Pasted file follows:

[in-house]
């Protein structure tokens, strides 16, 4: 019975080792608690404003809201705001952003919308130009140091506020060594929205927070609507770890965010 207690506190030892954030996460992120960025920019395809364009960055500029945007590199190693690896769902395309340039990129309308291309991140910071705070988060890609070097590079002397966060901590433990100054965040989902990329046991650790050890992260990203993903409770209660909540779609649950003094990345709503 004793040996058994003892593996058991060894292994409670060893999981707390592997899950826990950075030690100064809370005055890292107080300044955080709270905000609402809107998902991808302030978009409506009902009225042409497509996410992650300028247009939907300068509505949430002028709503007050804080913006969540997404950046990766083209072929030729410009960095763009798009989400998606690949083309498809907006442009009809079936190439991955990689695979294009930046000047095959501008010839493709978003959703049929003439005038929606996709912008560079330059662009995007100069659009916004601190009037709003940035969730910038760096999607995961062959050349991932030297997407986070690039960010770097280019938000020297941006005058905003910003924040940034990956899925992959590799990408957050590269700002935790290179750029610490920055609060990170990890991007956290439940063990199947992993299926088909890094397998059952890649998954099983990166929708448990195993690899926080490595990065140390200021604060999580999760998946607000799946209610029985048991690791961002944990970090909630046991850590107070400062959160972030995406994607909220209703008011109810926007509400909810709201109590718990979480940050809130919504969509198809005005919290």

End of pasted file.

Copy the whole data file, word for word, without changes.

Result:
[in-house]
């Protein structure tokens, strides 16, 4: 019975080792608690404003809201705001952003919308130009140091506020060594929205927070609507770890965010 207690506190030892954030996460992120960025920019395809364009960055500029945007590199190693690896769902395309340039990129309308291309991140910071705070988060890609070097590079002397966060901590433990100054965040989902990329046991650790050890992260990203993903409770209660909540779609649950003094990345709503 004793040996058994003892593996058991060894292994409670060893999981707390592997899950826990950075030690100064809370005055890292107080300044955080709270905000609402809107998902991808302030978009409506009902009225042409497509996410992650300028247009939907300068509505949430002028709503007050804080913006969540997404950046990766083209072929030729410009960095763009798009989400998606690949083309498809907006442009009809079936190439991955990689695979294009930046000047095959501008010839493709978003959703049929003439005038929606996709912008560079330059662009995007100069659009916004601190009037709003940035969730910038760096999607995961062959050349991932030297997407986070690039960010770097280019938000020297941006005058905003910003924040940034990956899925992959590799990408957050590269700002935790290179750029610490920055609060990170990890991007956290439940063990199947992993299926088909890094397998059952890649998954099983990166929708448990195993690899926080490595990065140390200021604060999580999760998946607000799946209610029985048991690791961002944990970090909630046991850590107070400062959160972030995406994607909220209703008011109810926007509400909810709201109590718990979480940050809130919504969509198809005005919290």